The participants visited the Hiroshima Peace Memorial Museum to see various information sources indicating the damages by the Atomic Bomb that was dropped in Hiroshima in 1945--- items such as belongings left behind by the victims of the bomb and wreckages of buildings. They also went on a field trip to visit places and buildings that show the damages by the Atomic Bomb, and monuments in memorial of the victims, and heard testimonies from survivors of the Bomb. The field trips included:

- Listening to the testimony of Ms. Yoshie Oka, who was working as a mobilized student at the military headquarter that was located in Hiroshima at the time of the bomb. She talked in the underground shelter where she was actually working at the moment of the bombing
- Visiting Hiroshima Jogakuin girl’s school whose 300 students and teachers were affected by the bomb, and the Nagarekawa Church which bears a cross made out of the debris of destroyed buildings
- Visiting places that appear in the famous book Summer Flower written by Tamiki Hara, a poet who survived the Atomic Bomb
- Visiting the Korean atomic bomb victim memorial monument, and listening to a testimony about the sufferings of the Korean residents in Japan from the Atomic Bomb and their lives after the tragedy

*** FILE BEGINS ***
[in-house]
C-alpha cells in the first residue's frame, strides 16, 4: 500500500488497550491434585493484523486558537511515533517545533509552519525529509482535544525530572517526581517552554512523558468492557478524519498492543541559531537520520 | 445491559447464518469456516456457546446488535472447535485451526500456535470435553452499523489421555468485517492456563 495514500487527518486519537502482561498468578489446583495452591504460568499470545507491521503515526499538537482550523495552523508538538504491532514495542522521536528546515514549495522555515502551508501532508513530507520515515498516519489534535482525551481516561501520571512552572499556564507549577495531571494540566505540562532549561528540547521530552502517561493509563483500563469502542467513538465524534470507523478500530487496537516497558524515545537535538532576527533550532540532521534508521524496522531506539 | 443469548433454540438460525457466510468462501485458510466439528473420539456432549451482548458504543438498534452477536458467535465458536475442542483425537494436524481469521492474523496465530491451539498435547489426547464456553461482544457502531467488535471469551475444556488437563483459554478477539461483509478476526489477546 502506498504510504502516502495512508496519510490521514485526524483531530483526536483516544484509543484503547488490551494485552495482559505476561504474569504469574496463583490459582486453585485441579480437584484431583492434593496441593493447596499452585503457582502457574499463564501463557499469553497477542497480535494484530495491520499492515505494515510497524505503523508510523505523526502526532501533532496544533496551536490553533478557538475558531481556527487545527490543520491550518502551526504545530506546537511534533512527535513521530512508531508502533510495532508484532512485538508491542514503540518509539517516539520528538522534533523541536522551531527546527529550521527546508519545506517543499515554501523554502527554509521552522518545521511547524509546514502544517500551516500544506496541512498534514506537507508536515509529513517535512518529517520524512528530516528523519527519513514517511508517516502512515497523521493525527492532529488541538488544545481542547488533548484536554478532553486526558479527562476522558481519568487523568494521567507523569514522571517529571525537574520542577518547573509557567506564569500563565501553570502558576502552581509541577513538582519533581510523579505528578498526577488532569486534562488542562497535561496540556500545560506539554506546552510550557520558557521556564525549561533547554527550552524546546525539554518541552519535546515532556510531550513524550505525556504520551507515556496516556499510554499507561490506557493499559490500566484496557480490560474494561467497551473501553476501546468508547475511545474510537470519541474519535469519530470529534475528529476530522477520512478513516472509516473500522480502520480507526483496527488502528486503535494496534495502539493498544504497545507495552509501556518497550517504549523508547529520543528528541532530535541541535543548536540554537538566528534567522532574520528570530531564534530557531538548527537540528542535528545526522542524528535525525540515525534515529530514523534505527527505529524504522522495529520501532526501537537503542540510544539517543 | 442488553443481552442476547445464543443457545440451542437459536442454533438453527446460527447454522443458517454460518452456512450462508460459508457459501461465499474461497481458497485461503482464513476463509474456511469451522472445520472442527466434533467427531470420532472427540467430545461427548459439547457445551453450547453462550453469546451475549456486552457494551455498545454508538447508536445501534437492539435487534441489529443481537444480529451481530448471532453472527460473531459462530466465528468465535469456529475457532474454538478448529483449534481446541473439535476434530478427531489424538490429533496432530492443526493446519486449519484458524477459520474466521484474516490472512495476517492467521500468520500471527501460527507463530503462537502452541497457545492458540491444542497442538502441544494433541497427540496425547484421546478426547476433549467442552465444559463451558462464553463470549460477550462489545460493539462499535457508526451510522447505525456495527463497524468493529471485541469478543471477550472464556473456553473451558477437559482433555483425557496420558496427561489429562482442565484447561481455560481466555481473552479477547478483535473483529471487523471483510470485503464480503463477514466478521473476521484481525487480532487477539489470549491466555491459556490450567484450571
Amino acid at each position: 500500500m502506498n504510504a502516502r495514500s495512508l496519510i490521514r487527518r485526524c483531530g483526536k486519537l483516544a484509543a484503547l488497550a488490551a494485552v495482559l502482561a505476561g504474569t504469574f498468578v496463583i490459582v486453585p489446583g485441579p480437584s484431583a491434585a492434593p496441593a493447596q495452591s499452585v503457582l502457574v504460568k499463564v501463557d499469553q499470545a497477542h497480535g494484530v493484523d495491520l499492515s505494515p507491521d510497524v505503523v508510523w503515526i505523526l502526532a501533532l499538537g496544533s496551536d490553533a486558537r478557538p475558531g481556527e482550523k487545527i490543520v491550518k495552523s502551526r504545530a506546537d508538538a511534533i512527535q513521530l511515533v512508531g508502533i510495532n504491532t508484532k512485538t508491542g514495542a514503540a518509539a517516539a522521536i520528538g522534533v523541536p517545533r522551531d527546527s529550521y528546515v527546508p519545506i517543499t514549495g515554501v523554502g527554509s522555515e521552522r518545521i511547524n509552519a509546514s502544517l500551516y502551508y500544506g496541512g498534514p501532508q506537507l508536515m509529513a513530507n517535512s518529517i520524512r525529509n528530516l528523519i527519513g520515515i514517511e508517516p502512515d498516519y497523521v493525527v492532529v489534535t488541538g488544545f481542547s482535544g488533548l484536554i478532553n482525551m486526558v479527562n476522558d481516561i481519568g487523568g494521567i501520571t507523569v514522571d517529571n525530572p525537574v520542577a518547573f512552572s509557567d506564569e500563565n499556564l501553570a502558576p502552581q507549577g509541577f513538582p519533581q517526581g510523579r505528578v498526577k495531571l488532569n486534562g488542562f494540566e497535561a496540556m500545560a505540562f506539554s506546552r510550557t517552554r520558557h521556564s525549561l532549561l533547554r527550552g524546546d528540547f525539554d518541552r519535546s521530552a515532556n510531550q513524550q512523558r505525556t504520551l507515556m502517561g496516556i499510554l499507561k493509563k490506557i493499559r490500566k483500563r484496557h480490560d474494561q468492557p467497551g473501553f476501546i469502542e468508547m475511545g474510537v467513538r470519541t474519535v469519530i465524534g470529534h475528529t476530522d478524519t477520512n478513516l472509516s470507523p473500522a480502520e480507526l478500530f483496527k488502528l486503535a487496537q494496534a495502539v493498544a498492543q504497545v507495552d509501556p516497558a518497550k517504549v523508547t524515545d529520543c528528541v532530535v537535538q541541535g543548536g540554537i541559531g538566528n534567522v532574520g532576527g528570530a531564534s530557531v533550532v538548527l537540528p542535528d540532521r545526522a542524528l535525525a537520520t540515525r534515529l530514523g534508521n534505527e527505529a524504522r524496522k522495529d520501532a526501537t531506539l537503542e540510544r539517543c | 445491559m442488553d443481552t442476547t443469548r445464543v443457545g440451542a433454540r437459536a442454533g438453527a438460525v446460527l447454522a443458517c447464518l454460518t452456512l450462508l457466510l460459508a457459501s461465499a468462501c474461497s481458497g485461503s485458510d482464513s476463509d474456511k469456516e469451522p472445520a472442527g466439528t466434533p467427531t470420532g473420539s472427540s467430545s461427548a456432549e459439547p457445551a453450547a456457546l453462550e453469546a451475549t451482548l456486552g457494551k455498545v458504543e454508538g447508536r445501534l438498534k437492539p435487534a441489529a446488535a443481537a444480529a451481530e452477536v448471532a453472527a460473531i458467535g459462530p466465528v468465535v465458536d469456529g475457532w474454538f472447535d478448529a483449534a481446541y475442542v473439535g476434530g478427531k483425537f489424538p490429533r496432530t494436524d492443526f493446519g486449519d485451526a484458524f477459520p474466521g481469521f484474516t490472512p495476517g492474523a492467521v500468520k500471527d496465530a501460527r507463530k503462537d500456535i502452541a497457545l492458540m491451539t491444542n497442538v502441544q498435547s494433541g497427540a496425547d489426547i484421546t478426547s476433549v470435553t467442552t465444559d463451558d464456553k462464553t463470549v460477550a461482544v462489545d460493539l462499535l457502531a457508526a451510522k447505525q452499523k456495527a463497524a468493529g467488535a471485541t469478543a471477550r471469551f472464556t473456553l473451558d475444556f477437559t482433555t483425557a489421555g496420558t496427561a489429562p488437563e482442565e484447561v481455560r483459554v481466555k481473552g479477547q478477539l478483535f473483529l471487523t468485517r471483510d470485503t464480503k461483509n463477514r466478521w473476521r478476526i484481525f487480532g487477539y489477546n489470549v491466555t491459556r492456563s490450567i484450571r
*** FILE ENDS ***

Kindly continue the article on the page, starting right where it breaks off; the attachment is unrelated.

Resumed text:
- Paying a visit to the places where many Chinese workers were forcibly brought to Japan and were engaged in forced labor, and some were later killed by the Atomic Bomb


In the end of the program, the participants sought the way to share with their friends and families back home about what they learned and thought about during their experiences in Hiroshima. They actually shared it among each other during a closing workshop, through expressions including literature, drawing, design and physical expression. The program was concluded with the hope that it is possible to call on a wider range of people to come together in the effort for peace, through sharing the lessons from history, the tragedy of wars, and the challenges that need to be tackled by the younger generations.

 
Visiting the Peace Memorial Park          Ms. Oka talking about what happened at this very place
                  in 6th August, 1945
Both of these programs for peace will continue next year on. The YWCA of Japan, together with our friends in Asia and around the world, will continue to take actions that will reach even more people and motivate the society toward a peaceful world.